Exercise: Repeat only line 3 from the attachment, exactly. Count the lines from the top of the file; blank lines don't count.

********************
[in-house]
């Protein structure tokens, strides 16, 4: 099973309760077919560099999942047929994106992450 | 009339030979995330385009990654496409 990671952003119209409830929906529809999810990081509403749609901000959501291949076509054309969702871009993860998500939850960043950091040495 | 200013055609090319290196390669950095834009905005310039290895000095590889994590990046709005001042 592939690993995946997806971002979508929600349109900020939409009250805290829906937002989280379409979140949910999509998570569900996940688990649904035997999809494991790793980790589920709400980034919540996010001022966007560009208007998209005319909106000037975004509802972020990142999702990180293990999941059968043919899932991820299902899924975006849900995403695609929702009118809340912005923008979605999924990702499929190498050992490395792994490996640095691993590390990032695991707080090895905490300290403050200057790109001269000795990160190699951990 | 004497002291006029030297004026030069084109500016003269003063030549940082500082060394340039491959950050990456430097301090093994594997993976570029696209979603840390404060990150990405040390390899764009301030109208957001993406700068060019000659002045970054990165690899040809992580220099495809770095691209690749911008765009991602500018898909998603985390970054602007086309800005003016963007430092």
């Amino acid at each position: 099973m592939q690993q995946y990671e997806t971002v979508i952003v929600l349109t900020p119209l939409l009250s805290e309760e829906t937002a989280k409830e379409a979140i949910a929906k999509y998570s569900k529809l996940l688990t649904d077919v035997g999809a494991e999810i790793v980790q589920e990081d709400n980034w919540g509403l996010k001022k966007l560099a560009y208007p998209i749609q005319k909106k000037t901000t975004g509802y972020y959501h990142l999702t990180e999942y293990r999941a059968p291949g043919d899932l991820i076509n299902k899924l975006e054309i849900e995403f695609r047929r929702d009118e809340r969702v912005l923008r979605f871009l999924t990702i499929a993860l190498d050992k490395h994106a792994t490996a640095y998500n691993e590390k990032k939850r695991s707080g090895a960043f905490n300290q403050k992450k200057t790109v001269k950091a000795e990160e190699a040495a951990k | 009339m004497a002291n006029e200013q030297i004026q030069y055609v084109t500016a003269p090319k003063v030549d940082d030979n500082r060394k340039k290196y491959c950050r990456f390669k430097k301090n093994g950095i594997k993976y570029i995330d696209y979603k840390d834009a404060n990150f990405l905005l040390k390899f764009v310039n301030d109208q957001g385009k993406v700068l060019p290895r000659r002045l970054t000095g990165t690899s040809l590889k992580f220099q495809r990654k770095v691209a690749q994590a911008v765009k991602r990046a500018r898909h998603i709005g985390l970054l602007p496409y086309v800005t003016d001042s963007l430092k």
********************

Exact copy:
């Amino acid at each position: 099973m592939q690993q995946y990671e997806t971002v979508i952003v929600l349109t900020p119209l939409l009250s805290e309760e829906t937002a989280k409830e379409a979140i949910a929906k999509y998570s569900k529809l996940l688990t649904d077919v035997g999809a494991e999810i790793v980790q589920e990081d709400n980034w919540g509403l996010k001022k966007l560099a560009y208007p998209i749609q005319k909106k000037t901000t975004g509802y972020y959501h990142l999702t990180e999942y293990r999941a059968p291949g043919d899932l991820i076509n299902k899924l975006e054309i849900e995403f695609r047929r929702d009118e809340r969702v912005l923008r979605f871009l999924t990702i499929a993860l190498d050992k490395h994106a792994t490996a640095y998500n691993e590390k990032k939850r695991s707080g090895a960043f905490n300290q403050k992450k200057t790109v001269k950091a000795e990160e190699a040495a951990k | 009339m004497a002291n006029e200013q030297i004026q030069y055609v084109t500016a003269p090319k003063v030549d940082d030979n500082r060394k340039k290196y491959c950050r990456f390669k430097k301090n093994g950095i594997k993976y570029i995330d696209y979603k840390d834009a404060n990150f990405l905005l040390k390899f764009v310039n301030d109208q957001g385009k993406v700068l060019p290895r000659r002045l970054t000095g990165t690899s040809l590889k992580f220099q495809r990654k770095v691209a690749q994590a911008v765009k991602r990046a500018r898909h998603i709005g985390l970054l602007p496409y086309v800005t003016d001042s963007l430092k």